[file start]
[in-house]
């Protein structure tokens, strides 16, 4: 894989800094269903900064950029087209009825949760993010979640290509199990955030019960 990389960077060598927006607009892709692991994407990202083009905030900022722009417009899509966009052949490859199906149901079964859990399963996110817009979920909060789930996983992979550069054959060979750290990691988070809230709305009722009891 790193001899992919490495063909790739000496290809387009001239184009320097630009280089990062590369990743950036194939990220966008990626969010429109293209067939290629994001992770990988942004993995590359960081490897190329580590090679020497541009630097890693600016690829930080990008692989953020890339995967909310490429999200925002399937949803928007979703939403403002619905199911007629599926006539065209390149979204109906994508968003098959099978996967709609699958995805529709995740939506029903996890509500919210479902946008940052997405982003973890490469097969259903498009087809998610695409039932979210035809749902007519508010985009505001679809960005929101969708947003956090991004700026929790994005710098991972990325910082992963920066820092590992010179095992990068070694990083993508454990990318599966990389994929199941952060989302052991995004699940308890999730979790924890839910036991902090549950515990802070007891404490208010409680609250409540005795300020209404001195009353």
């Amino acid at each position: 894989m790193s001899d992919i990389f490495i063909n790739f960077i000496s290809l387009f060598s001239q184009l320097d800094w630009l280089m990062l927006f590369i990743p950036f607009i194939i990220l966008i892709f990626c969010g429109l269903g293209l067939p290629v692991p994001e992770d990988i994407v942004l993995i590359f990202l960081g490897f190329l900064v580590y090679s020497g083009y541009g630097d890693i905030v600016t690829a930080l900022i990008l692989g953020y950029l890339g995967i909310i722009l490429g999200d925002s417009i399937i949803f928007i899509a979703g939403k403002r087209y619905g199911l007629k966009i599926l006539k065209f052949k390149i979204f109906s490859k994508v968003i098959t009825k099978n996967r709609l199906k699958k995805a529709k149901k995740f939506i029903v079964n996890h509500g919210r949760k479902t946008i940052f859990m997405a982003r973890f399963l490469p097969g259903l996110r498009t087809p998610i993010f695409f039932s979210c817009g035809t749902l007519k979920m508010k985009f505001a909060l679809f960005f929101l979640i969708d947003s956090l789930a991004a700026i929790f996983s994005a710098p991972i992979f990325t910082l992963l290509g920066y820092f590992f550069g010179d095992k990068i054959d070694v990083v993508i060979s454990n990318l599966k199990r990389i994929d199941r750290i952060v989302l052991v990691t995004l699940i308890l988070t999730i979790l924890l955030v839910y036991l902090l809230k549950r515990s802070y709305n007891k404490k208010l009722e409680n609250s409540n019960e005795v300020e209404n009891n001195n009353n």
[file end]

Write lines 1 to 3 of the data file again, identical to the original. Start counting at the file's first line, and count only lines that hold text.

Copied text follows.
[in-house]
């Protein structure tokens, strides 16, 4: 894989800094269903900064950029087209009825949760993010979640290509199990955030019960 990389960077060598927006607009892709692991994407990202083009905030900022722009417009899509966009052949490859199906149901079964859990399963996110817009979920909060789930996983992979550069054959060979750290990691988070809230709305009722009891 790193001899992919490495063909790739000496290809387009001239184009320097630009280089990062590369990743950036194939990220966008990626969010429109293209067939290629994001992770990988942004993995590359960081490897190329580590090679020497541009630097890693600016690829930080990008692989953020890339995967909310490429999200925002399937949803928007979703939403403002619905199911007629599926006539065209390149979204109906994508968003098959099978996967709609699958995805529709995740939506029903996890509500919210479902946008940052997405982003973890490469097969259903498009087809998610695409039932979210035809749902007519508010985009505001679809960005929101969708947003956090991004700026929790994005710098991972990325910082992963920066820092590992010179095992990068070694990083993508454990990318599966990389994929199941952060989302052991995004699940308890999730979790924890839910036991902090549950515990802070007891404490208010409680609250409540005795300020209404001195009353």
């Amino acid at each position: 894989m790193s001899d992919i990389f490495i063909n790739f960077i000496s290809l387009f060598s001239q184009l320097d800094w630009l280089m990062l927006f590369i990743p950036f607009i194939i990220l966008i892709f990626c969010g429109l269903g293209l067939p290629v692991p994001e992770d990988i994407v942004l993995i590359f990202l960081g490897f190329l900064v580590y090679s020497g083009y541009g630097d890693i905030v600016t690829a930080l900022i990008l692989g953020y950029l890339g995967i909310i722009l490429g999200d925002s417009i399937i949803f928007i899509a979703g939403k403002r087209y619905g199911l007629k966009i599926l006539k065209f052949k390149i979204f109906s490859k994508v968003i098959t009825k099978n996967r709609l199906k699958k995805a529709k149901k995740f939506i029903v079964n996890h509500g919210r949760k479902t946008i940052f859990m997405a982003r973890f399963l490469p097969g259903l996110r498009t087809p998610i993010f695409f039932s979210c817009g035809t749902l007519k979920m508010k985009f505001a909060l679809f960005f929101l979640i969708d947003s956090l789930a991004a700026i929790f996983s994005a710098p991972i992979f990325t910082l992963l290509g920066y820092f590992f550069g010179d095992k990068i054959d070694v990083v993508i060979s454990n990318l599966k199990r990389i994929d199941r750290i952060v989302l052991v990691t995004l699940i308890l988070t999730i979790l924890l955030v839910y036991l902090l809230k549950r515990s802070y709305n007891k404490k208010l009722e409680n609250s409540n019960e005795v300020e209404n009891n001195n009353n």